LONDON, United Kingdom — Christopher de Vos and Peter Pilotto were at the entrance to their show, greeting guests as they arrived. Shouldn't they be backstage, we wondered? Apparently not; this show was about home, they said.
At one of the round sculpture-laden tables swaddled by fougère, a little girl was sat on one of the rainbow-hued stools, distracted from the madness of her surroundings by a colouring-in book, which the set the tone perfectly. After all, what could be more uplifting than a riot of colour at times of chaos? It's the kind of thing that is instantly uplifting; anyone that's seen a David Hockney landscape can testify to that.
A distinct South American influence — the colder side of the region, that is — could be felt in the colours seen throughout the collection, not unlike Peruvian woven fabrics, which positively vibrate with saturated neons. The duo used that palette to embroider geometrically quilted silk and tweed parkas with seriously shaggy Mongolian goat hair trimmings. The outerwear really stood out, and the combinations of colours and textures made them a fabulous alternative to the everyday khaki, fur-lined paradigms.
Some of the other design details, however, were problematic: for example, the super-long sleeves on many of the coats, dresses and knitwear. Perhaps the designers were just exaggerating the proportions for the sake of catwalk spectacle, but it’s difficult to imagine a woman eating spaghetti, reaching for a canapé or even searching for the right emoticon in those highly impractical sleeves, which the designers said were adjustable with zips on a handful of the pieces.
The Andean knitwear, too, looked perfectly oversized and cosy with patterns of loop stitching, but the sporadic square intarsia patchworks looked too much like those seen in Jonathan Anderson’s last menswear collection, in both colour and placement.
Where de Vos and Pilotto hit the mark was in creating interesting texture, which may translate well into simpler pieces. The highlight of their experimentation was the two dresses with lively illustrative chenille embroidery. One was an electric coral cady style, with tangerine and pale pink on top, and the other was black velvet with moss green and tangerine embroidery. Both dresses could do with losing the asymmetric elbow-length sleeve (note: singular) in order to pack a punch with a simpler and more flattering silhouette.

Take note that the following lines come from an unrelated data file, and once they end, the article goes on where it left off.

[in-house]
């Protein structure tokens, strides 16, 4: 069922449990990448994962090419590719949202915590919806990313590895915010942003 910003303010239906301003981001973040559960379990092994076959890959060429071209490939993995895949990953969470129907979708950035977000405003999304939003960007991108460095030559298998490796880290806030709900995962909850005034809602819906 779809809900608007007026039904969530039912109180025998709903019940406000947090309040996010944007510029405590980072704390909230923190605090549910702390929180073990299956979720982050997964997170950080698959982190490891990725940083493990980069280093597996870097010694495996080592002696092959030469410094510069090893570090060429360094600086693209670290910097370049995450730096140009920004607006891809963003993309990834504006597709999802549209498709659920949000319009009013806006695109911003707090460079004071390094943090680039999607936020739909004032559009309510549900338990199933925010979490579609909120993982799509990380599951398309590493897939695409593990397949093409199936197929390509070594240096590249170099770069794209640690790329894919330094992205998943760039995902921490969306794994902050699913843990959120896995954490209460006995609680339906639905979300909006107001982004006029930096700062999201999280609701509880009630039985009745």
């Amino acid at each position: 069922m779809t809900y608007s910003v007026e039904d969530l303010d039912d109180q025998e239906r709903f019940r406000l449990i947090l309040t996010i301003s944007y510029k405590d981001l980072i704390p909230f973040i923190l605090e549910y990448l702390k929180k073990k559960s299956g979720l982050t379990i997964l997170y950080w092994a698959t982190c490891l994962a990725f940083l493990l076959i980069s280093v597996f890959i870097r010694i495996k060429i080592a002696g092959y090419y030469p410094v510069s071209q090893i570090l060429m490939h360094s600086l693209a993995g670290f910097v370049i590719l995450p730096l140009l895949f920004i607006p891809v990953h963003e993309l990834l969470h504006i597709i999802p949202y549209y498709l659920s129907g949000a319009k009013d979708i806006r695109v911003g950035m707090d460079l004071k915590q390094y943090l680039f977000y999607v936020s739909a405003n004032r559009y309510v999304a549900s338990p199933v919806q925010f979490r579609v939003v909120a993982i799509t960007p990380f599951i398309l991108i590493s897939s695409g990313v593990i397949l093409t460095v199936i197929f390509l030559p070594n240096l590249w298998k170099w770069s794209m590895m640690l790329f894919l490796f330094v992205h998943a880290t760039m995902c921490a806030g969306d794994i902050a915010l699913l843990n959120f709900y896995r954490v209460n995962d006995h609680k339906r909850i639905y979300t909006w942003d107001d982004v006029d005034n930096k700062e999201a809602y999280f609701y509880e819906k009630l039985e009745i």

On that note, the trousers, too, were tailored to a specific build. They featured athletic zips that caressed down the front of the thigh, curving towards the inside of the ankle. It gave the models’ lithe limbs a sense of curvature, which looked great and will do on anyone with a similar physique, but on a shorter or wider pair of legs, they’d simply look unflattering.
One final note: the squiggly coils of ombré glass jewellery, designed in collaboration with glassblower Jochen Holz, really caught the eye. Before the show, a considerable amount of the fashionable guests, almost all of whom were women, were sporting statement earrings in some form or other — instantly accelerating their cashmere sweaters and simple cotton shirts. It’s easy to imagine these intricate pieces becoming additions to their burgeoning jewellery boxes.